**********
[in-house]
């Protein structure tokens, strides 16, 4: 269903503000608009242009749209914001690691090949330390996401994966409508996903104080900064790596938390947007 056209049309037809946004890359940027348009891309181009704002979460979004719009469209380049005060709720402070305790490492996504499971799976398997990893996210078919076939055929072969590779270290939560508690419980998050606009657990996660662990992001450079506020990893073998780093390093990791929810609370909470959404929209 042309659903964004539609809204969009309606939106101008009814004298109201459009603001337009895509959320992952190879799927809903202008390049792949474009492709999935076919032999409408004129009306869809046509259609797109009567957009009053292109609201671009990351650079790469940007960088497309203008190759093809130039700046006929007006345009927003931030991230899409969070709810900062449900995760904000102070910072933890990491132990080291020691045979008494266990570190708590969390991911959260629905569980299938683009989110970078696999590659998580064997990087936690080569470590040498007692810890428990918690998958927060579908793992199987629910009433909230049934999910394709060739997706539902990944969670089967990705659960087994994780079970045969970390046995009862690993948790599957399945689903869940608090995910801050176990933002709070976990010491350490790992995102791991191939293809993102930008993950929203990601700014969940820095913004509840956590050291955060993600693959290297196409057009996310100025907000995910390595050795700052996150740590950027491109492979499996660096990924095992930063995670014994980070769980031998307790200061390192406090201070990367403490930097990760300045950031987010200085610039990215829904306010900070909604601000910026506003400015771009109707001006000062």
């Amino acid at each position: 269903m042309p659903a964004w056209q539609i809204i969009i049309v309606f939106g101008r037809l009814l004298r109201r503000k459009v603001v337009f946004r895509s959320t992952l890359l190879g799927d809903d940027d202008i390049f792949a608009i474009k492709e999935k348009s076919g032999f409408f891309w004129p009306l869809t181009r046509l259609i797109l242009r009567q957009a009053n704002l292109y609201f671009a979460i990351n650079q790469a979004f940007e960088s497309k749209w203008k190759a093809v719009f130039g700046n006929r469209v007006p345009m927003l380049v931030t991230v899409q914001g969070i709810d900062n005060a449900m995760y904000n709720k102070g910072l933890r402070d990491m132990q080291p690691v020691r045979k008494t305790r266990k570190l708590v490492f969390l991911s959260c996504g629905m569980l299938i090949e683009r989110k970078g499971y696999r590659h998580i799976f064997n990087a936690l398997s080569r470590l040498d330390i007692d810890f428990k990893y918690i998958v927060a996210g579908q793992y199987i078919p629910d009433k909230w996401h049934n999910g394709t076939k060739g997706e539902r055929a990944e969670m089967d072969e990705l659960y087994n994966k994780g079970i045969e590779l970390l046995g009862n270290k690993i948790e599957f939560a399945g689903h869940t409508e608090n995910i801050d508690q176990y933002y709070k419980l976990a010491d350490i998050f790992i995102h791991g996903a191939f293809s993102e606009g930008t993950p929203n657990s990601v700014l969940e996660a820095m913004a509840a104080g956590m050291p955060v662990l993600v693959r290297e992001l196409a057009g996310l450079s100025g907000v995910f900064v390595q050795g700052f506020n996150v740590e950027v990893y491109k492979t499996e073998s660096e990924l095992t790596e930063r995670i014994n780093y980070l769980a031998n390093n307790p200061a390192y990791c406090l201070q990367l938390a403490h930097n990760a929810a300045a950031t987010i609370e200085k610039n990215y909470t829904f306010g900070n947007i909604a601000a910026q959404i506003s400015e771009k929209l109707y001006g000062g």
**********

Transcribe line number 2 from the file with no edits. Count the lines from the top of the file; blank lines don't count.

């Protein structure tokens, strides 16, 4: 269903503000608009242009749209914001690691090949330390996401994966409508996903104080900064790596938390947007 056209049309037809946004890359940027348009891309181009704002979460979004719009469209380049005060709720402070305790490492996504499971799976398997990893996210078919076939055929072969590779270290939560508690419980998050606009657990996660662990992001450079506020990893073998780093390093990791929810609370909470959404929209 042309659903964004539609809204969009309606939106101008009814004298109201459009603001337009895509959320992952190879799927809903202008390049792949474009492709999935076919032999409408004129009306869809046509259609797109009567957009009053292109609201671009990351650079790469940007960088497309203008190759093809130039700046006929007006345009927003931030991230899409969070709810900062449900995760904000102070910072933890990491132990080291020691045979008494266990570190708590969390991911959260629905569980299938683009989110970078696999590659998580064997990087936690080569470590040498007692810890428990918690998958927060579908793992199987629910009433909230049934999910394709060739997706539902990944969670089967990705659960087994994780079970045969970390046995009862690993948790599957399945689903869940608090995910801050176990933002709070976990010491350490790992995102791991191939293809993102930008993950929203990601700014969940820095913004509840956590050291955060993600693959290297196409057009996310100025907000995910390595050795700052996150740590950027491109492979499996660096990924095992930063995670014994980070769980031998307790200061390192406090201070990367403490930097990760300045950031987010200085610039990215829904306010900070909604601000910026506003400015771009109707001006000062």